A year to remember: One day of celebration wasn’t enough for this couple’s 50th anniversary
Virginia and John Pearson met in January 1966 as a young college graduate and an Air Force veteran at a popular jazz bar in Milwaukee, the chilly part of the country where they were born and raised. On that evening, both had arrived with friends of their own, with no intention of spurring the start of any particular future. But just four months later, Virginia and John were engaged. Thirteen months from then, they would be married.
Now living in Baton Rouge but constantly in communication with their two grown children’s families and their friends across the United States—from their original home state of Wisconsin to the pine forests of Washington—the couple had looked forward to their 50th anniversary as another occasion for more happy gatherings. But a chance remark by one of Virginia’s friends—spoken at a funeral for the friend’s beloved husband—suddenly gave the upcoming date more significance than it had before, and inspired in the Pearsons a desire to do something a little more memorable for their 50th year of marriage.
“My friend and I had made our way to the back of the church,” says Virginia, “and she told me how much she and her husband had been looking forward to their 50th anniversary, but they never made it. I remember she was so sad about that. Too often we celebrate people or occasions after they’ve already passed, so John and I thought that since our 50th was such a big milestone for us, we would celebrate the whole year leading up to it.”
Every month, starting in July 2016, Virginia and John put aside time for special trips and get-togethers—some planned in advance and others more spontaneous. Some months, like the first, were spent sharing time with grandchildren and relatives in Milwaukee. In August, they flew to Seattle to visit a cousin, and from there cruised to Alaska where they hiked to glaciers and flew in a helicopter. September saw them back to Wisconsin where they braved their alma mater’s red and white amid a group of LSU football fans, stayed in a house designed by Frank Lloyd Wright in the town of Two Rivers, and celebrated their granddaughters’ birthdays.
October took them back to south Louisiana, where they celebrated an Oktoberfest of their own at Middendorf’s restaurant. “It’s not exactly Munich,” says Virginia, “but the food is wonderful.”
Thanksgiving took place back in their snowy native state, as did Christmas, where they made holiday meals with high-school friends and stayed up past midnight, doused in conversation.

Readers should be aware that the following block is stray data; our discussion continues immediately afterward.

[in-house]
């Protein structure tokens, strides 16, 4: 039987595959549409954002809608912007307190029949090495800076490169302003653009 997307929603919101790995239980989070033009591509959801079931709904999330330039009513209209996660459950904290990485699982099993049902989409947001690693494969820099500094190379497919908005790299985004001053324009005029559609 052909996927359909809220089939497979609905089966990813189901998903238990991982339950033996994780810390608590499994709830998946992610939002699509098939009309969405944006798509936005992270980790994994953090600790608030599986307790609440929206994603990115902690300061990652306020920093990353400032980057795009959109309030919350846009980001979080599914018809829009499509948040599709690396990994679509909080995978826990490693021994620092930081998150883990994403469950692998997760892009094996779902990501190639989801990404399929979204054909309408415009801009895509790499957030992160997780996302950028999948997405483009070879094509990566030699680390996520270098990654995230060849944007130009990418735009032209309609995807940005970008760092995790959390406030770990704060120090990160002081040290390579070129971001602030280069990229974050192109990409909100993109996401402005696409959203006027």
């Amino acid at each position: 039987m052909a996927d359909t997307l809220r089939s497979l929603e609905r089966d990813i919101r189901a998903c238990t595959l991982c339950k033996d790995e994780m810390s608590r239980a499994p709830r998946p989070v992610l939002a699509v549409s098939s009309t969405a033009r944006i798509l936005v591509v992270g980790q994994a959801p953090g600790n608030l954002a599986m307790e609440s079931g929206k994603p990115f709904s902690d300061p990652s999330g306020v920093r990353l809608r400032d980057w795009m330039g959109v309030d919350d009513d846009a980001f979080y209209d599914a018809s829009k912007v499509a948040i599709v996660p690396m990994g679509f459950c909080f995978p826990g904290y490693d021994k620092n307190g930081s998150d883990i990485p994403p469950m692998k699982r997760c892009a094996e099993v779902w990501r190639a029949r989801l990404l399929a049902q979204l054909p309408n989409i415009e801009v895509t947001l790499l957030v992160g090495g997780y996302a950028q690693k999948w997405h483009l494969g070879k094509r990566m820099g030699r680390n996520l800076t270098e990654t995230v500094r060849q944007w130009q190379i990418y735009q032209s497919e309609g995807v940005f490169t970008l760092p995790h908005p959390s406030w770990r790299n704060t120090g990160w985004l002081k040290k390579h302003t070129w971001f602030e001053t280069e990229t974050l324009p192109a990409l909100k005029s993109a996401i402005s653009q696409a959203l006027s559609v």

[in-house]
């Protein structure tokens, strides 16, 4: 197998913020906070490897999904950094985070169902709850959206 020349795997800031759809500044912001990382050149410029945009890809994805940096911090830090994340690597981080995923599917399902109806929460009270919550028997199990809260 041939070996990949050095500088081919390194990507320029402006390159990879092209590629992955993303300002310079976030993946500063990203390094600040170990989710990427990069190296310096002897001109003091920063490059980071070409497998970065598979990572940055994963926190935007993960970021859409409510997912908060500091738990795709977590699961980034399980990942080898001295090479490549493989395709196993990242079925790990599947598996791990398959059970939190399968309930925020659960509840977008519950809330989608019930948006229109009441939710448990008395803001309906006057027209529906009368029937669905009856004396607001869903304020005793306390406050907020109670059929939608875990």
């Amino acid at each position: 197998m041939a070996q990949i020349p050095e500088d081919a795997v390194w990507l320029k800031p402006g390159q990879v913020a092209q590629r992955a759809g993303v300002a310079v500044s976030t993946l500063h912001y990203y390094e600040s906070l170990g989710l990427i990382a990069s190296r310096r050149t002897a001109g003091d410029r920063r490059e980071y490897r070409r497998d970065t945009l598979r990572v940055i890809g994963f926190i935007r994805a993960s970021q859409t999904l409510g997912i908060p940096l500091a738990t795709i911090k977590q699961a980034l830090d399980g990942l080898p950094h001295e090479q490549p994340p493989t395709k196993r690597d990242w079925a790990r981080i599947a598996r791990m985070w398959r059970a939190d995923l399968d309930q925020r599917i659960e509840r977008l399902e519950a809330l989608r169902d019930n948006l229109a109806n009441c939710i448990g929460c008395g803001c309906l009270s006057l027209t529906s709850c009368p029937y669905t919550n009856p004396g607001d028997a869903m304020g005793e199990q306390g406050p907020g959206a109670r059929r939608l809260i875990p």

Always finding international company even in the confines of Baton Rouge, the Pearsons marked January with a dragon dance for the Chinese New Year, celebrated with friends at the local Chinese Society. The next month, they headed to New York City, where they decided to take a sobering tour of sites associated with the events of 9/11 before coming back to the present for a meal at the aptly named restaurant Virginia’s.
March took them west to San Francisco to meet family, where they stretched their Louisiana legs on some intimidating hills and logged plenty of exercise before their biggest trip of all—two weeks in Italy in April, where they made even more friends who plan to visit them later this year.
May kicked off the summer with one of the Pearsons’ favorite local events, the Symphony Pops concert at the LSU Rural Life Museum. And at last, in time for their June 17 anniversary, Virginia and John traveled to Denver, Colorado, which they had first visited on their honeymoon and where John had trained for the Air Force. They also stopped in the Black Hills and enjoyed Mount Rushmore.
In a world where traveling with family can seem like a curse of close quarters, the Pearsons make sure to put quality time over minor irritations.
“Even if we do yell at each other, five minutes later, we’re fine,” says John. “Our arguments don’t seem to matter. They’re not going to break the relationship.”
The secret to that kind of 50-year-long confidence?
“I think John brought different things to the marriage, and I brought different things,” says Virginia. “We’ve always supported each other in whatever it is we want to do, and I think that’s important. Plus, we just really like each other. We want to be married to each other.”
In the future, Virginia and John hope to continue this celebratory tradition to the best of their ability.
“John and I have been very fortunate to have good health and to be able to travel,” says Virginia. “But you don’t need to go to Italy or Alaska to celebrate with loved ones. You don’t need to spend a lot of money. Just try and do something a little different every month, with good friends and with family. That’s plenty for us.”
Click on the timeline below to see highlights of the Pearsons’ unforgettable anniversary year: